The roles of psychometric assessments are not limited to talent acquisition. You can also use them at every stage of the employee’s journey as a part of your organization’s overall talent management strategy. 

Four ways you can use psychometric testing in recruitment

With the help of psychometric assessments, you can empower your employees to reach their full potential and support your learning and development programs.

When your employees are involved in continuous development, your succession planning initiatives are bound to be successful and make for seamless succession for your upper management.

You don’t need to hire a psychologist for all this. You can simply use our skills-testing platform to get access to hundreds of scientifically validated tests you can easily administer to future and current employees.

TestGorilla offers you a variety of tests designed by subject matter experts and curated to offer only the best quality and consider the candidate’s experience.

Don’t miss out on our product tour

Learn more about how our test platform works and how it helps you measure skills objectively and bias-free.

Make better hires with the help of psychometric psychology

Although you shouldn’t use personality tests alone to make hiring decisions, psychometric assessments can be an invaluable tool in gaining deeper insight into your candidates’ attitudes, their personalities, and the factors that motivate them. 

In addition, cognitive ability tests can help you reliably evaluate your applicants’ cognitive skills and general aptitude and make sure they have the right soft skills for the job. 

You can better understand how any psychometric assessment for recruitment works when you try out our demo.

Then, register for a free forever plan and get started on hiring the best.

Psychometric psychology FAQs

Let’s look at some frequently asked questions to close this dive into psychometric psychology and the assessments you can use for recruitment.

What is psychometrics in psychology?

According to the American Psychological Association, psychometrics is: “The branch of psychology concerned with the quantification and measurement of mental attributes, behavior, performance, and the like, as well as with the design, analysis, and improvement of the tests, questionnaires, and other instruments used in such measurement.”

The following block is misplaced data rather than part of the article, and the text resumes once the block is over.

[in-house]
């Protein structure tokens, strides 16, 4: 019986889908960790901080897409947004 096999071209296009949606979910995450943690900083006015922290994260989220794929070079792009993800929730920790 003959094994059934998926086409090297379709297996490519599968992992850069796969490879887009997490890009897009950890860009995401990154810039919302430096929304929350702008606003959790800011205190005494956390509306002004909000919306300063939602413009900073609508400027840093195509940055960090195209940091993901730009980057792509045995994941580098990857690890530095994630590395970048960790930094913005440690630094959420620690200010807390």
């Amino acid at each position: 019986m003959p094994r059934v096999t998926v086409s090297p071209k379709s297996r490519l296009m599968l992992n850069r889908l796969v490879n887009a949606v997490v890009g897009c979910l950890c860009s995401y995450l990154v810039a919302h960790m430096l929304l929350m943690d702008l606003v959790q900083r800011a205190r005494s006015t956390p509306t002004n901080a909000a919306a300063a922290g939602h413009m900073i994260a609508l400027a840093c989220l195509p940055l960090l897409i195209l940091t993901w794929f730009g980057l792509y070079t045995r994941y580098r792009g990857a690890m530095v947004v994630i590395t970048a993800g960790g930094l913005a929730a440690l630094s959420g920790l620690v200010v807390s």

Why do psychologists use psychometrics?

You may wonder, “Why is psychometrics important to psychology?” The answer is simple. Psychologists use psychometrics to measure peoples’ psychological properties through latent variables inferred by their behavior and choices.

Essentially, psychometrics is a way for psychologists to quantify psychology itself, which is notoriously difficult. In job recruitment, psychometrics can predict a person’s performance and help hiring managers make decisions about their candidates.

What is an example of psychometrics?

An example of psychometrics in psychology is our Negotiation test. The test evaluates the candidates’ ability to achieve favorable results through negotiation, including controlling and driving the discussion, influencing the other party, using emotional intelligence, and taking advantage of the other party’s approach.

Other psychometrics include personality and aptitude assessments.

What are psychometric principles in psychology?

There are four psychometric principles in psychology, including:

  1. Reliability: The extent to which a test doesn’t contain errors

  2. Validity: The extent to which the test measures what it’s supposed to measure

  3. Standardization: How test results are going to be judged

  4. Freedom from bias: The extent and causes of group differences

What are the 3 types of psychometric assessments?

The three types of psychometric assessments are: 

  • Personality assessments

  • Cognitive aptitude tests 

  • Soft skills tests

How accurate is psychometrics?

Psychometric psychology is reliable when the assessments are well-researched, validated, and objective. If candidates know the nature and purpose of psychometric assessments, these tests can objectively select the best candidates for each job.

What is the difference between a psychologist and a psychometrician?

Psychologists and psychometricians are not interchangeable careers. However, some psychology undergraduates may become psychometricians. Psychologists are trained to study mental states, behavior, and how people relate on a cognitive and emotional level. They can work in all the psychology-related sciences or the study of human cognition, personality, and behavior.

On the other hand, psychometricians or psychometrists exclusively work with the clients to administer, score, and assess tests. Usually, they are under the supervision of psychometric psychologists.